Christmas feasts around the world

Updated on 23 October 2019 | 0 Comments

British Christmas eating already embraces many `foreign' traditions, but we've plenty more to go at.

Is our Tradition Traditional?

On Christmas Day millions in Britain eat turkey, cranberry sauce, roast spuds and Brussels sprouts. Which shows how our feasting has changed over the years – three American introductions and one European. Like the rest of our food culture, festive eating constantly evolves – who in Cumbria now eats Hackin (think haggis with dried fruit) at Christmas? Lately Stollen and Panettone have become Christmas standards, and it’s unlikely they’ll be the last additions.

A Moveable Feast

Some cultures celebrate Christmas on days other than December 25th. For Poles the biggie is Christmas Eve – Wigilia. If turkey and all the trimmings is a stretch, imagine cooking 12 dishes that should always include carp, often herring, and pierogi (stuffed dumplings). The French likewise: ‘A vivid memory for me growing up in France is the "Reveillon," the enormous feast on Christmas Eve. The whole family and possibly close friends spend much of the day preparing food. It’s a great time where people of all ages muck in and as a child you are shown tips and secret recipes, or how to open oysters,’ says François Bernier, French chef resident on Islay. We can’t see earthy carp becoming a new favourite, but oysters are tempting.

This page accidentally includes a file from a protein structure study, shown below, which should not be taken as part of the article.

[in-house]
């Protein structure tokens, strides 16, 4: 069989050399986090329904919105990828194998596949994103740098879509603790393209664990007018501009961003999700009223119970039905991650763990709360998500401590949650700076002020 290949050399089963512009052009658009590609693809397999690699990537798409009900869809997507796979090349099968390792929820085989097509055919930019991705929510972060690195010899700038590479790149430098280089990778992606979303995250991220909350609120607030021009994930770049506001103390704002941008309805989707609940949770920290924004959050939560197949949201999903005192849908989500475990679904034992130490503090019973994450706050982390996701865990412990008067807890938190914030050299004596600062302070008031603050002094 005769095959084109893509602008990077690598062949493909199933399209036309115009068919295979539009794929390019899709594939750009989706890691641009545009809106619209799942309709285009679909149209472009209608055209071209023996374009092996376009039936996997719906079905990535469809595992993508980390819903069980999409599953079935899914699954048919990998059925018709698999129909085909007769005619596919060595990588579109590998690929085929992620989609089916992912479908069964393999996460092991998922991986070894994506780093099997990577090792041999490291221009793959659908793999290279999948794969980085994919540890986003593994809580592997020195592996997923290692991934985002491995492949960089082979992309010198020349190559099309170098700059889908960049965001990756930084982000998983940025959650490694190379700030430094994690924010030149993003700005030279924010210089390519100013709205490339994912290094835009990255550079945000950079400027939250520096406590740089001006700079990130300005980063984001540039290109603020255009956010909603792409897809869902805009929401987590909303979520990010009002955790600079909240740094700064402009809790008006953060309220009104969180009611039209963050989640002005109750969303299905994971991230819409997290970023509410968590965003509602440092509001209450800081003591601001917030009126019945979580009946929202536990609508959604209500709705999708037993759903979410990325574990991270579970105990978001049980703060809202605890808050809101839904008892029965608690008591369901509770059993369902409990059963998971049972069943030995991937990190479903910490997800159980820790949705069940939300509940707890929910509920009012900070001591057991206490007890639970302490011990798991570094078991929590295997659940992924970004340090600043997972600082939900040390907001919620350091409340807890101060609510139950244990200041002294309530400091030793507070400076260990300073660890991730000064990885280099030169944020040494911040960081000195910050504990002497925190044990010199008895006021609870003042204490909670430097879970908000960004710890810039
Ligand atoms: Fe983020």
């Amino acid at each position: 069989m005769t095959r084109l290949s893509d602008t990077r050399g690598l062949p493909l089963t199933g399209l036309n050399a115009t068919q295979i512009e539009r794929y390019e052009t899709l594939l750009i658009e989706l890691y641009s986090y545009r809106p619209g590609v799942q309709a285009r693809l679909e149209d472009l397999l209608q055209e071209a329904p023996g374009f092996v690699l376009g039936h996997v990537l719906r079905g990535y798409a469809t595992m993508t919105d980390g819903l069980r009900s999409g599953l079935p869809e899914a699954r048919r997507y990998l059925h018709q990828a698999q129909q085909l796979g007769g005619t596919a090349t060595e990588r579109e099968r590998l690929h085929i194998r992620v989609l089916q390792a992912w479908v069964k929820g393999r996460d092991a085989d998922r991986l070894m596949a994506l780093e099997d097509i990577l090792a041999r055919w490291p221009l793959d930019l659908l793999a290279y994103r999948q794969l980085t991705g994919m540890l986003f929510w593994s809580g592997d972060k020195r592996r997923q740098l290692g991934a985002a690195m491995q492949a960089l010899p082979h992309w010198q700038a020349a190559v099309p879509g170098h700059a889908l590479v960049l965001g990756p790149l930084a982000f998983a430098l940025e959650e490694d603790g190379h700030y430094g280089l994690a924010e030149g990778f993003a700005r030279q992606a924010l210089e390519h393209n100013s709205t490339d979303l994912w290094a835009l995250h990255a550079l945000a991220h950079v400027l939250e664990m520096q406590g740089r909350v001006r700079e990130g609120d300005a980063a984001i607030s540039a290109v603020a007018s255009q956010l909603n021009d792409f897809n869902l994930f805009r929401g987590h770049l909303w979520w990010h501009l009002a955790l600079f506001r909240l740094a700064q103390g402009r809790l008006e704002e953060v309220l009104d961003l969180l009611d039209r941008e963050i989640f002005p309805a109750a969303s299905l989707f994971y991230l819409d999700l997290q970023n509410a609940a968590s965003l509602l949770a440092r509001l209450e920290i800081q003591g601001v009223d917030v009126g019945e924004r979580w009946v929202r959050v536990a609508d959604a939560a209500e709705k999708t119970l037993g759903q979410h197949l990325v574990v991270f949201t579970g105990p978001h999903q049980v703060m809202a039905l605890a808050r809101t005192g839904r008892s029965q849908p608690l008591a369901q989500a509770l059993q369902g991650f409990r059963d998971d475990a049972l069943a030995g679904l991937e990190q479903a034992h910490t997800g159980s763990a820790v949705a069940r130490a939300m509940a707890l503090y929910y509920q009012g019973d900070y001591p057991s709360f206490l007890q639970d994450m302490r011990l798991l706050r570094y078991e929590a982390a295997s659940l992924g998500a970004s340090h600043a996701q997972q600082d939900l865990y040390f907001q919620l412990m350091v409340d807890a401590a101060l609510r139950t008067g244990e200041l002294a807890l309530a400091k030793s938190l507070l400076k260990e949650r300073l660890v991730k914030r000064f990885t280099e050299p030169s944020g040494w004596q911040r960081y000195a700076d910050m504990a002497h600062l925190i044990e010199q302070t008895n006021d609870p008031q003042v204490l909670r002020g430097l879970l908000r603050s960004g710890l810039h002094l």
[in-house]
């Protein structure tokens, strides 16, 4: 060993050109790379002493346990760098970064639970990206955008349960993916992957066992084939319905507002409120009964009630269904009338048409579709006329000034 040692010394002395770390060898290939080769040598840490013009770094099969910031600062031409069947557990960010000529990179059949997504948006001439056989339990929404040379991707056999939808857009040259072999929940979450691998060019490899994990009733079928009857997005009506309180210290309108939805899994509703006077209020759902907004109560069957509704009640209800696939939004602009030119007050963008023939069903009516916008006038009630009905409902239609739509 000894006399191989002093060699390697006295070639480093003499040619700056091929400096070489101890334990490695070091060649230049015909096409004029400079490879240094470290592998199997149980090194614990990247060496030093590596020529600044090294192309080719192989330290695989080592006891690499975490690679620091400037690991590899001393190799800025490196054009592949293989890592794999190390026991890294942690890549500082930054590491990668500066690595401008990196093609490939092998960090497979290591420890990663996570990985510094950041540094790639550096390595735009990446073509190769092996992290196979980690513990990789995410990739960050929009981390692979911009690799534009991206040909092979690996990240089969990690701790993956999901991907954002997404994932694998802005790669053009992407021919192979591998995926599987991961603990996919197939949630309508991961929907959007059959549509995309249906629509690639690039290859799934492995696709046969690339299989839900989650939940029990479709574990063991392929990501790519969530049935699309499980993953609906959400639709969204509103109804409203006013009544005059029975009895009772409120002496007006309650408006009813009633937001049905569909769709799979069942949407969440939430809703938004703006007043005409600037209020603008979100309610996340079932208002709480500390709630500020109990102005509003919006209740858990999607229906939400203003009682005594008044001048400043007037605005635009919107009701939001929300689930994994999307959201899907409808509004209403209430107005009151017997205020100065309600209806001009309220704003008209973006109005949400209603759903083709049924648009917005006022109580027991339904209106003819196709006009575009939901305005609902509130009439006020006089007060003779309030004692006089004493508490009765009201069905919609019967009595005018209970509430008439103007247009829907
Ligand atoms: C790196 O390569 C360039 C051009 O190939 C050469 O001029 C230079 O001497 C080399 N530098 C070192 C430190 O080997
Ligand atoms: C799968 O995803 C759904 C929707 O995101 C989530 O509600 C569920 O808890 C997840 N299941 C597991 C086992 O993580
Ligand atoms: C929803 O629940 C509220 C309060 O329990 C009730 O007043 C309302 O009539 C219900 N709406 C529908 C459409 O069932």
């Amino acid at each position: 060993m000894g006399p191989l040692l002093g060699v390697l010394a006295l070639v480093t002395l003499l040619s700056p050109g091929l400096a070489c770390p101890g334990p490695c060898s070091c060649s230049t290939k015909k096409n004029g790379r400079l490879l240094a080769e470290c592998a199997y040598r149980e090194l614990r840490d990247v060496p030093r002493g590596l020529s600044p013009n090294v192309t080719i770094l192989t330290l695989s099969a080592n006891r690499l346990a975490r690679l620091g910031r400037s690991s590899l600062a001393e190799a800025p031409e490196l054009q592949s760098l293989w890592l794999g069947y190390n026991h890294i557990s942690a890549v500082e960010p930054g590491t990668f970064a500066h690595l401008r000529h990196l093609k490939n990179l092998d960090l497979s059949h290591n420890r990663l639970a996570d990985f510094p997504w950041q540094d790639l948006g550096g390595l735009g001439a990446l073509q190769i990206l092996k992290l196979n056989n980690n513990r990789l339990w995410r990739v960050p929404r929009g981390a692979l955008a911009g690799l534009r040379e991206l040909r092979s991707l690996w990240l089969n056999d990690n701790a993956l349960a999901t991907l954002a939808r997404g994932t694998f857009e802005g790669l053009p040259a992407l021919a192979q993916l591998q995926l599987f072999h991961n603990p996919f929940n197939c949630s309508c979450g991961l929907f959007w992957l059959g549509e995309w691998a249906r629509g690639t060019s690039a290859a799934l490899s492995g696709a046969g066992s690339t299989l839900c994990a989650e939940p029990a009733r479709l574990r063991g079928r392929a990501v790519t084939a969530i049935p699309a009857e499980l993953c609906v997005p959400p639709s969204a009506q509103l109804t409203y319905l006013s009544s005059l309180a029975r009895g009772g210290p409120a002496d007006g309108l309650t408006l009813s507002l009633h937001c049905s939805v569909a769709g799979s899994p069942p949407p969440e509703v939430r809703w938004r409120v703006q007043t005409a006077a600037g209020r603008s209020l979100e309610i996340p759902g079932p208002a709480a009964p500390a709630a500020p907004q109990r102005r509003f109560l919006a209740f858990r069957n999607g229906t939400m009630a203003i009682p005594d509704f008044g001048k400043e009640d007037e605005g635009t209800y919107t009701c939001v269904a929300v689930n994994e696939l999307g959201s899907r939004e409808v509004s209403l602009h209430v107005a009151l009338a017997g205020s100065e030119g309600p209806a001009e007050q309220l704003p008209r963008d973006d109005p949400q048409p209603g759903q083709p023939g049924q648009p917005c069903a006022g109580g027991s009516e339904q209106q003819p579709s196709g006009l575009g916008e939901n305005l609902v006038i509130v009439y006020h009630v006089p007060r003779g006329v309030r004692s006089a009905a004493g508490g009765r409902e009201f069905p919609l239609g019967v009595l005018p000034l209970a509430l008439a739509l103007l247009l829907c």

In Greece and many other countries Epiphany on January 5th - Twelfth Night – is the main event, celebrating the Three Kings’ arrival in Bethlehem. Our Christmas fruitcake probably derives from the King Cake tradition still vital for example in Spain and Portugal: whoever finds the bean or trinket hidden in the cake is king or queen for the night. Drury Lane Theatre with its Twelfth Night Baddeley Cake is a survival of our similar lost custom. Time for a revival?

Sunny Noel?

Not everyone expects Yuletide snow. Kiwi in Britain Megan Myers recalls: ‘As Christmas happens in New Zealand’s summer we tend to eat outside, and because of the heat Christmas lunch is generally cold meats - and always Pavlova with strawberries. Some Maori people have a hangi, meat cooked on hot stones in a pit that’s earthed over and left for hours; the meat just falls apart.’ Try that in Burnley – though Pavlova sounds good.

Brits Abroad

Britons who spend Christmas abroad or make their lives overseas take on new customs and spread ours, though some staples are hard to find – the French think parsnips only fit for cattle: ‘What I miss most is the mince pies,’ says Nasim Bell, owner with husband Pete of British outpost The Hummingbird Tearoom in Woodlands, Texas. ‘Turkey is more of a Thanksgiving food - ham is popular here at Christmas. I long for decent Christmas cake - and I’ve not seen repeats of Morecambe and Wise for 23 years!’ Pete tells me.

If you’ve ever spent Christmas abroad what was it like? What did you miss or love?

More Christmas goodies on Lovefood:

Kelly Bronze Turkeys

Some thoughts on Christmas Pudding

Christmas and Cornwall


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